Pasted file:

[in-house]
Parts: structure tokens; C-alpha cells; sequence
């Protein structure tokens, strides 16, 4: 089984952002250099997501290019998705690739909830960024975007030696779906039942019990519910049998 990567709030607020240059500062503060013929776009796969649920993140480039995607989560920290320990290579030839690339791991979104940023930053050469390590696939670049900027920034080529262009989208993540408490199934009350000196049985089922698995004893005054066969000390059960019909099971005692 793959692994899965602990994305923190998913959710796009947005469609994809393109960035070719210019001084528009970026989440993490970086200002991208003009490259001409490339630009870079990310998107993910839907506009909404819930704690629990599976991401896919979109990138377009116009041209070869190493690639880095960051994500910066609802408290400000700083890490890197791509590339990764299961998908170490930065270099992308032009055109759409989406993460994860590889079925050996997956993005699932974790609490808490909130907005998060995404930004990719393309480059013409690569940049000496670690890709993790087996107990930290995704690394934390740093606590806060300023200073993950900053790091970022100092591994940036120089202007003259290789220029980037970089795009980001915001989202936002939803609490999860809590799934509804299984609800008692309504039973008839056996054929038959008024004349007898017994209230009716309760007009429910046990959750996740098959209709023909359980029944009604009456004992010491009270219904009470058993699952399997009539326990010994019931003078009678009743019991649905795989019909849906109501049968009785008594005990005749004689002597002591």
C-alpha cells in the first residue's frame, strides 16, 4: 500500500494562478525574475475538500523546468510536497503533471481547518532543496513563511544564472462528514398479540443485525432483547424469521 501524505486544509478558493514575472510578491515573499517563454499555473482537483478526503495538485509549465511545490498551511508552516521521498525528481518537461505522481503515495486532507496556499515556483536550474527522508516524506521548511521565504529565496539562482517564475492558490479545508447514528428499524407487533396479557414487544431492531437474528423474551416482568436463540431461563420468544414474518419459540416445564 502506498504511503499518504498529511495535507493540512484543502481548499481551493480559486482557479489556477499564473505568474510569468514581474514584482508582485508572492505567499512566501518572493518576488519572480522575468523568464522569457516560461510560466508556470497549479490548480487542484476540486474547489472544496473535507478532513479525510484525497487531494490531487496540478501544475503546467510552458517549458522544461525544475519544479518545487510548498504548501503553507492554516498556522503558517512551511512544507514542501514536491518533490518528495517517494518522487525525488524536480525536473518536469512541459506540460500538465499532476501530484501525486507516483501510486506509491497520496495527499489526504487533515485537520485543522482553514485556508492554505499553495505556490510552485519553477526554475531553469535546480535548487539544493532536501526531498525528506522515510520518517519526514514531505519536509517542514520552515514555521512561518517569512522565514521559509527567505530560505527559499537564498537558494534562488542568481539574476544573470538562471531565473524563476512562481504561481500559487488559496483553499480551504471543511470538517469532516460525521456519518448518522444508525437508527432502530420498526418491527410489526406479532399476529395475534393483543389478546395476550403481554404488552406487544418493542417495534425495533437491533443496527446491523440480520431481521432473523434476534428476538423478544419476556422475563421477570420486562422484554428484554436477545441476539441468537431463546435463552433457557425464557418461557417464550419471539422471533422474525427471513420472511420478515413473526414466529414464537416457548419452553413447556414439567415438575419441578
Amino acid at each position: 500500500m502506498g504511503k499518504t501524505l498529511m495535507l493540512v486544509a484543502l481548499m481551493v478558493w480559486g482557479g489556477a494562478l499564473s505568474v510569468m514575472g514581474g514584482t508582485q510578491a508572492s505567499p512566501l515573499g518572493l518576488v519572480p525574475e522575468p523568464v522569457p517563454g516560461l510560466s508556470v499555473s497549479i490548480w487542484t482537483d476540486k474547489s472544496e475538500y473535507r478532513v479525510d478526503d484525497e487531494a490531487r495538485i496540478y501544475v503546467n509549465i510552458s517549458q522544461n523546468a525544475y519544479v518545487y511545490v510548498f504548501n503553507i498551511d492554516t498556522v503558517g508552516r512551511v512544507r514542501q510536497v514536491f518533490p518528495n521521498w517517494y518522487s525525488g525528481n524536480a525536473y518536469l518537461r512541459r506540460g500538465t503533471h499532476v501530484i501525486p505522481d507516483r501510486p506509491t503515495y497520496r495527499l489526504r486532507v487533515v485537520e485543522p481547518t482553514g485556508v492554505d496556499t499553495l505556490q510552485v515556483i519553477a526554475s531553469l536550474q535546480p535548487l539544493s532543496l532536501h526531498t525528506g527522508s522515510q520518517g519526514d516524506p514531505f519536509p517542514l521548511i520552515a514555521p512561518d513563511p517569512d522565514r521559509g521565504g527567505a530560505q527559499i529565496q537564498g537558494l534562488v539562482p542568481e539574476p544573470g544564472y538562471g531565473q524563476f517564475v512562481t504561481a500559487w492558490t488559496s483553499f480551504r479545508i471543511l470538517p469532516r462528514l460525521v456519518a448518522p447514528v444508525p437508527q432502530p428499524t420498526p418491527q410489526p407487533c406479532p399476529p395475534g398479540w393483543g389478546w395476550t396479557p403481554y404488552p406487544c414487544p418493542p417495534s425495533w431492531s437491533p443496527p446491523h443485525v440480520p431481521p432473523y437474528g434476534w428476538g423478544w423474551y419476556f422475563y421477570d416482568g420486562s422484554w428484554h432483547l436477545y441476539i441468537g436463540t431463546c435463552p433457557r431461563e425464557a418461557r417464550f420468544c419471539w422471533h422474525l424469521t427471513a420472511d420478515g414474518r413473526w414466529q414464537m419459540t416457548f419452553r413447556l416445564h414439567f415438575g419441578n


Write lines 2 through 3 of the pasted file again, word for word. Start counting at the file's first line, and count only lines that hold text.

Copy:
Parts: structure tokens; C-alpha cells; sequence
């Protein structure tokens, strides 16, 4: 089984952002250099997501290019998705690739909830960024975007030696779906039942019990519910049998 990567709030607020240059500062503060013929776009796969649920993140480039995607989560920290320990290579030839690339791991979104940023930053050469390590696939670049900027920034080529262009989208993540408490199934009350000196049985089922698995004893005054066969000390059960019909099971005692 793959692994899965602990994305923190998913959710796009947005469609994809393109960035070719210019001084528009970026989440993490970086200002991208003009490259001409490339630009870079990310998107993910839907506009909404819930704690629990599976991401896919979109990138377009116009041209070869190493690639880095960051994500910066609802408290400000700083890490890197791509590339990764299961998908170490930065270099992308032009055109759409989406993460994860590889079925050996997956993005699932974790609490808490909130907005998060995404930004990719393309480059013409690569940049000496670690890709993790087996107990930290995704690394934390740093606590806060300023200073993950900053790091970022100092591994940036120089202007003259290789220029980037970089795009980001915001989202936002939803609490999860809590799934509804299984609800008692309504039973008839056996054929038959008024004349007898017994209230009716309760007009429910046990959750996740098959209709023909359980029944009604009456004992010491009270219904009470058993699952399997009539326990010994019931003078009678009743019991649905795989019909849906109501049968009785008594005990005749004689002597002591």